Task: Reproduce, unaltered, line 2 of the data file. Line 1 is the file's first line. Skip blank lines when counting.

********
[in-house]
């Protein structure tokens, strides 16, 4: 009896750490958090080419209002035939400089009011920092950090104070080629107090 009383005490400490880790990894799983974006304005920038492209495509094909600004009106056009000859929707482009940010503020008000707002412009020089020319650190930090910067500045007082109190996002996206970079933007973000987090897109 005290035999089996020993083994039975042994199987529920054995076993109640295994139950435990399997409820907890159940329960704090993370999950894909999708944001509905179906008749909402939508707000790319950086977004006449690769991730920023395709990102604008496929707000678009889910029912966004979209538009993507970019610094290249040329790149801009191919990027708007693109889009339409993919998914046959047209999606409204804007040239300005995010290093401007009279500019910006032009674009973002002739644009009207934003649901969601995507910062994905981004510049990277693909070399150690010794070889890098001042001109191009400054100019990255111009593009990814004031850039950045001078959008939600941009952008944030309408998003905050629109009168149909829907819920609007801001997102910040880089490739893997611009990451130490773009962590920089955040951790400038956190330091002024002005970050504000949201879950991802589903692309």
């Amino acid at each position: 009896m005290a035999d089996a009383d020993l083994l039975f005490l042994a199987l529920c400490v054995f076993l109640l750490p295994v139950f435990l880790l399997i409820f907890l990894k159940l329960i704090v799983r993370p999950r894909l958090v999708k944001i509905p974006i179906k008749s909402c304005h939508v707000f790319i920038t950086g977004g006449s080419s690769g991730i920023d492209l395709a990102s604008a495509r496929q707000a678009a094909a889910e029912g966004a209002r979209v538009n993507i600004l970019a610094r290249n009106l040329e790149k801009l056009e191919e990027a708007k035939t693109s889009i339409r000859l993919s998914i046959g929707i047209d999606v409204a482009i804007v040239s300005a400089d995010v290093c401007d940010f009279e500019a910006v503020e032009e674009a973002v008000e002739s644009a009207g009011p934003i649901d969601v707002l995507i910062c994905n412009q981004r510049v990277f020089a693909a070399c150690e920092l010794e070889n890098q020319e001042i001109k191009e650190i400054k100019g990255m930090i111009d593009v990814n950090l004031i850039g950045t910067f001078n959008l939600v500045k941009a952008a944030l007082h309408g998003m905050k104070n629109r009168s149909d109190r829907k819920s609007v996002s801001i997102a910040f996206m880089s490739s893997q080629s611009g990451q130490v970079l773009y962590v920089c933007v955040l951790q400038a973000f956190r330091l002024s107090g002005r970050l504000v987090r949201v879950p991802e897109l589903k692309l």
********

């Protein structure tokens, strides 16, 4: 009896750490958090080419209002035939400089009011920092950090104070080629107090 009383005490400490880790990894799983974006304005920038492209495509094909600004009106056009000859929707482009940010503020008000707002412009020089020319650190930090910067500045007082109190996002996206970079933007973000987090897109 005290035999089996020993083994039975042994199987529920054995076993109640295994139950435990399997409820907890159940329960704090993370999950894909999708944001509905179906008749909402939508707000790319950086977004006449690769991730920023395709990102604008496929707000678009889910029912966004979209538009993507970019610094290249040329790149801009191919990027708007693109889009339409993919998914046959047209999606409204804007040239300005995010290093401007009279500019910006032009674009973002002739644009009207934003649901969601995507910062994905981004510049990277693909070399150690010794070889890098001042001109191009400054100019990255111009593009990814004031850039950045001078959008939600941009952008944030309408998003905050629109009168149909829907819920609007801001997102910040880089490739893997611009990451130490773009962590920089955040951790400038956190330091002024002005970050504000949201879950991802589903692309």